Sunday, March 11, 2007

Doctor knows to save your soul from eternal damnation!

This article reports the result of an interesting survey finding, "Many doctors believe they have the right not to tell patients about treatments that they object to on moral or religious grounds and to refuse to refer patients elsewhere for the care." Original research article here. Could be a new Hippocratic Oath: I'll do no harm to the patient's soul (based, of course, on my conception of the soul). In terms of some numbers:

(M)ore than 40 million Americans may be seeing physicians who do not believe that they are obligated to disclose information about legal treatments the doctor objects to, and 100 million have doctors who do not feel the need to refer patients to another provider.

The three medical practices in question were: "sedating dying patients to the point of unconsciousness; prescribing birth control to teenagers without parental consent; and performing abortions after failed contraception." So let me see if I understand. Hypothetically, I'm a dying patient with the legal right to be sedated to the point of unconsciousness. But if that goes against my doctor's moral beliefs, he feels he has the right to not make that information available to me, and he feels okay refusing to refer me to a doctor who would be willing to perform the procedure. In truth, the survey results are not that surprising. I frequently come across people very willing to argue, basically , "If it's against my religious beliefs, it should be against the law." So I can easily imagine a doctor who feels that certain perfectly legal medical procedures, if they went against his religious beliefs, *should be* against the law. And I can imagine him continue to reason that because the practices *should be* against the law, he has every right to deny me information about the procedures. Here's one take:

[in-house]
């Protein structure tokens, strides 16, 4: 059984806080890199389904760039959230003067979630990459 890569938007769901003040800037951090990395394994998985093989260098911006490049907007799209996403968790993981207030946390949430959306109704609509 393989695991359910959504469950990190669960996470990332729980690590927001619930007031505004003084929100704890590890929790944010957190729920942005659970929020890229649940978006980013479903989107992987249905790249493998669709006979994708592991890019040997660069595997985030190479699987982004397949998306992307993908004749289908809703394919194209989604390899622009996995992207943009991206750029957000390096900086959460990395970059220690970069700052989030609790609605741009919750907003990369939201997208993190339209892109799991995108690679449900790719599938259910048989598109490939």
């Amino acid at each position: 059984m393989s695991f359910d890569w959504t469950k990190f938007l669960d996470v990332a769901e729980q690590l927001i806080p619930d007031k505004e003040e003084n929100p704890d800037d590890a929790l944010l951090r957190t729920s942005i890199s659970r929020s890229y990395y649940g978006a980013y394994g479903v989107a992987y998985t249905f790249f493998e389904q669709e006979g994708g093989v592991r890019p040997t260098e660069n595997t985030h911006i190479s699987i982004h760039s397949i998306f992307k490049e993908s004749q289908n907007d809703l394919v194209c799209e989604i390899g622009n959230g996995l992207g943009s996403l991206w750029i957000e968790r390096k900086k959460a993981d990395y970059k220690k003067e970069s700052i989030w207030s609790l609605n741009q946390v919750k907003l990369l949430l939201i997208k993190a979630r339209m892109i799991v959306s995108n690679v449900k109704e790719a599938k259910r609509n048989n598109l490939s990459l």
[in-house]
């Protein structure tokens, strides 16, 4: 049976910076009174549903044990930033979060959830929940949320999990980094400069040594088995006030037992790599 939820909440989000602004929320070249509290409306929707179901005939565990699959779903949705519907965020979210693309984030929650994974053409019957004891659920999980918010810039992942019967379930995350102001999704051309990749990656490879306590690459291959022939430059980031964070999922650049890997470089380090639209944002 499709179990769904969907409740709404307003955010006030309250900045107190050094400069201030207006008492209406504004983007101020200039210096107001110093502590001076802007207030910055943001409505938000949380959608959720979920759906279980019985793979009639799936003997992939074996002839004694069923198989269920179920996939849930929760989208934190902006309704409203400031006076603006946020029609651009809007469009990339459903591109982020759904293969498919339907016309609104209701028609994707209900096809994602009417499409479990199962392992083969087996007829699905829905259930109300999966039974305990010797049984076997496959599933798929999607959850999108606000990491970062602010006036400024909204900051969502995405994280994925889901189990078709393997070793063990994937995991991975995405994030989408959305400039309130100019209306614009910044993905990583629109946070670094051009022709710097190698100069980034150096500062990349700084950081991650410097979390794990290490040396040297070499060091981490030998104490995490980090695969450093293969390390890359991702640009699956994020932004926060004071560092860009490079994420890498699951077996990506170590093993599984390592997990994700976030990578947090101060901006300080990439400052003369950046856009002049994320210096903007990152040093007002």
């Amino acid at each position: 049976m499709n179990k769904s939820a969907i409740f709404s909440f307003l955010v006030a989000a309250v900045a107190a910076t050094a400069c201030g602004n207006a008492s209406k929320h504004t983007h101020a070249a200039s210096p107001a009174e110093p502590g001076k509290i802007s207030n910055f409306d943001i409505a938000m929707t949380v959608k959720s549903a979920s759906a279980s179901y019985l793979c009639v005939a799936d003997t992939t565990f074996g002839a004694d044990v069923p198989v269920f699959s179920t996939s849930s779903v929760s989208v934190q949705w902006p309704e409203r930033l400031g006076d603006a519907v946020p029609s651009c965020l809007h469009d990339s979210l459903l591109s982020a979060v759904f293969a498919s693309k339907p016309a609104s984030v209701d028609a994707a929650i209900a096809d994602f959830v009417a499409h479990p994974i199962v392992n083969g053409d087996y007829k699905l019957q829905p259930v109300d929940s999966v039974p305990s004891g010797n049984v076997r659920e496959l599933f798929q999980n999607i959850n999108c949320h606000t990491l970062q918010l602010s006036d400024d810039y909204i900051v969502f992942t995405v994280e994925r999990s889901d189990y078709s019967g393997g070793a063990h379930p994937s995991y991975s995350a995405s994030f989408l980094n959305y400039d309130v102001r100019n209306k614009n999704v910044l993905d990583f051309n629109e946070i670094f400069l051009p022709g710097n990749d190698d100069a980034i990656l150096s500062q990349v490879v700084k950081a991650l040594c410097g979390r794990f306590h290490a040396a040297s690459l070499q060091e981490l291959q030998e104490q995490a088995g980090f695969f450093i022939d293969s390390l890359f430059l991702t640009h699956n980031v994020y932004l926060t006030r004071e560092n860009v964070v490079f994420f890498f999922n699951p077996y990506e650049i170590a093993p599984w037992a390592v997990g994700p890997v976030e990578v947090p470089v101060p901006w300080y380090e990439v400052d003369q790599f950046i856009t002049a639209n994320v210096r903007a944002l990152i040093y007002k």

But Al Weir, director of Campus and Community Ministries for the Christian Medical & Dental Associations, defended doctors' rights to adhere to their personal beliefs. "The doctor has the right to follow their own moral compass and their own moral integrity," Weir said.

I wonder whether Al would agree that a female Muslim radiologist has a right to deny treatment to a male patient , even if it means the male patient ends up not being treated at all.

Given that so many putting forth such arguments seem to reference Jesus, I always wonder what Jesus might think of such reasoning. I'm no Christian theologian by any stretch of the imagination, but from what I can tell, Jesus seemed to be of the Golden Rule mentality. Some sort of, "Would I want someone to withhold information that I could use to make a personal medical decision solely because it goes against that person's religious beliefs?" If not, should I do that unto others? What, indeed, *would* Jesus do? Anyway, the whole situation seems to get worse when politicians get involved. If I were a SD resident, I'd be disappointed with this use of my tax dollars:

A Senate committee on Friday passed a measure requiring hospitals to give information about emergency contraception to rape survivors, (but the bill) would not require medical professionals with opposing religious, moral or ethical beliefs to give the information.

So you're required to give the information, except when you don't want to. Thanks for clearing that up for us, senators! Great use of tax dollars developing and enforcing that law.

First posted at Psyche Killer qu'est que c'est on 2/13/07

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